Why French? Well, I took it for seven years when I was a kid starting in seventh grade. I recall reading some heavy-duty French lit in high school, but I didn’t get to be truly fluent until I went to Paris when I was a college student. I will cut to the chase, but my curiosity about the Seine got me into a sticky situation with a man I met, and I was suddenly fluent enough to rescue myself. Then, I used that skill to get me through Europe for a couple of months.

But after that, I didn’t have an opportunity to use French, and so it sunk into my subconscious.

Well, until now.

Ella, my 7-year-old granddaughter, is in her second year in a French immersion program at her elementary school. When she spoke with me in French, I realize how rusty I was. (Her mother, my daughter, Emily, is taking a French course as well.)

Wouldn’t it be fun to converse in French with my smart granddaughter? Mais, oui.

So, I found a course on Audible. “Learn French for Beginners” with Paul Noble , who takes those listening through the paces for 12 hours and 38 minutes. A native-speaking French expert assists with pronunciation.

(I am excited that he has advanced courses in French on Audible, plus basics in many other languages.)

So, at the start of my 15-20-minute trip, I plug in my ear buds and use the app on my phone.

Right now, we are on the so-called language ground rules. We build sentences, and many seem appropriate if I was a traveler in a French-speaking country. It certainly wasn’t that way when I originally learned the language.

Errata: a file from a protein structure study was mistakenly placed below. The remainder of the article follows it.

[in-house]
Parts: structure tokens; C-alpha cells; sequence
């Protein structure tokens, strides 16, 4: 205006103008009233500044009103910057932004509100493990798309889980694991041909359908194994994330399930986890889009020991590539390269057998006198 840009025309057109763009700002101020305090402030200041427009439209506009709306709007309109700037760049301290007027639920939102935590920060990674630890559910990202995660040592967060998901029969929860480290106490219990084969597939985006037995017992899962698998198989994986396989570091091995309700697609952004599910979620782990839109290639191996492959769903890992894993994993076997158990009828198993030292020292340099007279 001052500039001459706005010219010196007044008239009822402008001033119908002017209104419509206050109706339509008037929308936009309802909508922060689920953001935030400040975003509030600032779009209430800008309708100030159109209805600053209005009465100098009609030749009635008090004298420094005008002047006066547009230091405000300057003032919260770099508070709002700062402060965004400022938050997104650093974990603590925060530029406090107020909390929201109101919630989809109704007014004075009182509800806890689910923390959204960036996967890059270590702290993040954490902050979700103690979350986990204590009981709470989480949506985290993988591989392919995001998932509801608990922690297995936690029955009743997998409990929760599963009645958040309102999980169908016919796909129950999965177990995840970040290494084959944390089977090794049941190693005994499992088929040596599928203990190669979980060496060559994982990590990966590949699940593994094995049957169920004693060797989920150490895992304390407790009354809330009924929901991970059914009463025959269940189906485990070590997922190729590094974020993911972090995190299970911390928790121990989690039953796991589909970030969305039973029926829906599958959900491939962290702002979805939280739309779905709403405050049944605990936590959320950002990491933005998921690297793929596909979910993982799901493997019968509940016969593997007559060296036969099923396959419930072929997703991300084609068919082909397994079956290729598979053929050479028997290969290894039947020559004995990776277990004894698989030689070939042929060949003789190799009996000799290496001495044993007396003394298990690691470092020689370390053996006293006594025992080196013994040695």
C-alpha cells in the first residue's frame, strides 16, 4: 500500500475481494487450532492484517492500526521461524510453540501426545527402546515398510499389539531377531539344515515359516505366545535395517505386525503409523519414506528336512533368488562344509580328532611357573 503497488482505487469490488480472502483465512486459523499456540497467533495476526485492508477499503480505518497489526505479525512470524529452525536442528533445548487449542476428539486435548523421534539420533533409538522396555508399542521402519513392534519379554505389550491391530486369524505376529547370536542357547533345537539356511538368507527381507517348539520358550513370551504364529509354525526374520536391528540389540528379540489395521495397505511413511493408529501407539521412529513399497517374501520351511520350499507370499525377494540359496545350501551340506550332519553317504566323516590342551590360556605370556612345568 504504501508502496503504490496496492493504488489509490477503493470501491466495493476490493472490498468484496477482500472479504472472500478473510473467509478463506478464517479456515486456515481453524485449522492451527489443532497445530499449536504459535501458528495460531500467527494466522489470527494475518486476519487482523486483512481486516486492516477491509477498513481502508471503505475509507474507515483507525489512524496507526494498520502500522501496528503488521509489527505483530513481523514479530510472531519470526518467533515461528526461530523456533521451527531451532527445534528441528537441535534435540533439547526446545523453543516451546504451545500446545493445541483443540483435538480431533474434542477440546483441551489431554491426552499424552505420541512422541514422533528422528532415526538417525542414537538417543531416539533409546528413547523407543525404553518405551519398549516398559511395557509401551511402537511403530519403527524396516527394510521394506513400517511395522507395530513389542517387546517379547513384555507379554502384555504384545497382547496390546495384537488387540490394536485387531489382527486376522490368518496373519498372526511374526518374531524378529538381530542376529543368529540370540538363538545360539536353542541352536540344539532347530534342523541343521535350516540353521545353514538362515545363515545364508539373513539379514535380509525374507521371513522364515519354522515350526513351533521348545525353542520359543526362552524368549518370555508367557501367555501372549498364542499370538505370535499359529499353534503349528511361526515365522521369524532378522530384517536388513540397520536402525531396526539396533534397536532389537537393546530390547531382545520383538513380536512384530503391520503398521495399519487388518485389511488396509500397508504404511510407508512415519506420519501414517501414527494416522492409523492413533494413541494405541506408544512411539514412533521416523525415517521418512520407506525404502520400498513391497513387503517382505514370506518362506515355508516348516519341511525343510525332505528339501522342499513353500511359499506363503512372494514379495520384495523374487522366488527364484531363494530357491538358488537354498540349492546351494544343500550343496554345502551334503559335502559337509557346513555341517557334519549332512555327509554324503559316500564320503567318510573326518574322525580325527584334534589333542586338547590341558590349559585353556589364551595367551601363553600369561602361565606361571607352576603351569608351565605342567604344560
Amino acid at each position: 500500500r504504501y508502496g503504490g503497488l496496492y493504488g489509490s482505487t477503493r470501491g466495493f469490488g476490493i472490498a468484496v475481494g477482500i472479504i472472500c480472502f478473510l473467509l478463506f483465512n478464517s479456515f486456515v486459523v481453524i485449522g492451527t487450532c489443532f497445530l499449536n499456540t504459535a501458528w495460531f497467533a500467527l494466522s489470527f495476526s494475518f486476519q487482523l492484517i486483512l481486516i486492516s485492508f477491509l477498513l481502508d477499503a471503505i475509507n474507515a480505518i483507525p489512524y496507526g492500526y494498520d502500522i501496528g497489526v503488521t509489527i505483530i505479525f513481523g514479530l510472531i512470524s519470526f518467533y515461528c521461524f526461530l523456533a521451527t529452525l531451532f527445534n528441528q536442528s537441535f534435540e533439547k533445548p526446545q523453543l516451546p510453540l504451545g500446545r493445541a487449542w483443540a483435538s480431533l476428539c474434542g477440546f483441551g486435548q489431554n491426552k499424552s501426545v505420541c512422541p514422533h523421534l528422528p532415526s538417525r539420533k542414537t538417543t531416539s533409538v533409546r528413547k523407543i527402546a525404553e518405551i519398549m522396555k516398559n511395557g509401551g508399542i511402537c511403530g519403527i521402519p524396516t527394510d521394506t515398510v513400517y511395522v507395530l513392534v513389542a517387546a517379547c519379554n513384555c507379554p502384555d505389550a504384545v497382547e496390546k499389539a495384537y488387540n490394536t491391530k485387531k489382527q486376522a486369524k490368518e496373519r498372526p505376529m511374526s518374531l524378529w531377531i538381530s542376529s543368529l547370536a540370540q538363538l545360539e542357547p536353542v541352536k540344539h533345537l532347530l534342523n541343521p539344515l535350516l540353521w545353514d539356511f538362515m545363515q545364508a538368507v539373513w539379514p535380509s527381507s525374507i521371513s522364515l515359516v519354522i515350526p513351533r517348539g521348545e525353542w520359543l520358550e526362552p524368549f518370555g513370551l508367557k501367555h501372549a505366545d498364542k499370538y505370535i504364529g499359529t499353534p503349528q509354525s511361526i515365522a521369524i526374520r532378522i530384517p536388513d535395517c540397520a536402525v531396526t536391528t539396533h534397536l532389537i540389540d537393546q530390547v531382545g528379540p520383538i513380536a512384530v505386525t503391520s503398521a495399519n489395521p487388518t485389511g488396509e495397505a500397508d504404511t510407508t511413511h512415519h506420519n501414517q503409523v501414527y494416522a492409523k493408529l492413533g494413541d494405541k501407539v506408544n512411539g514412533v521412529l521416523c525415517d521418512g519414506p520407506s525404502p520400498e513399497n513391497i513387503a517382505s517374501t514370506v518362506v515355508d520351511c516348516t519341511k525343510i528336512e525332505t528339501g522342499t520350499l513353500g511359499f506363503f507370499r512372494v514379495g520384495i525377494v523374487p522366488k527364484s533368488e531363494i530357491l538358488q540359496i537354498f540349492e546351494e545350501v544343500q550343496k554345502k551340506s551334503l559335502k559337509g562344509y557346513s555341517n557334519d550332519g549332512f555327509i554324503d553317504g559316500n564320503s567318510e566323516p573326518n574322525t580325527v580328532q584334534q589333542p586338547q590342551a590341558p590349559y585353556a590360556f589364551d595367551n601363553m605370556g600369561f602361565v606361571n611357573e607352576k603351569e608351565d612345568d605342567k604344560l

So how is going? Frankly, I surprise myself how much I recall, that the French language is indeed inside me. The words and phrases roll off the tongue. If I run into a complicated lesson, I back track and go over it again. Paul Noble says that’s fine. He is a reassuring teacher, urging his students not to worry. He says it will all make sense when we reach the end.

But my first test will be coming soon when I visit Ella later this month. Or rather …. Je vais visiter Ella.

ABOUT THE PHOTO ABOVE: A snapshot of me in Paris a long time ago. Sorry, it’s very small photo.

THANKS: I am thankful for the readers who have bought my books and even given reviews. Here’s a link to my books in case you are curious: Joan Livingston books on Amazon.








audio, books, reading

Reading While Driving

Nah, I’m not that stupid. So, I do the next best thing. I listen to someone read the book to me while I drive to and from work.

I love to read, and frankly, all those years when I couldn’t write, that’s how I learned when I finally got over that 25-year writer’s block. I was a regular at the public library wherever we lived, hauling home an armful of books. (I did this when I was a kid, too.)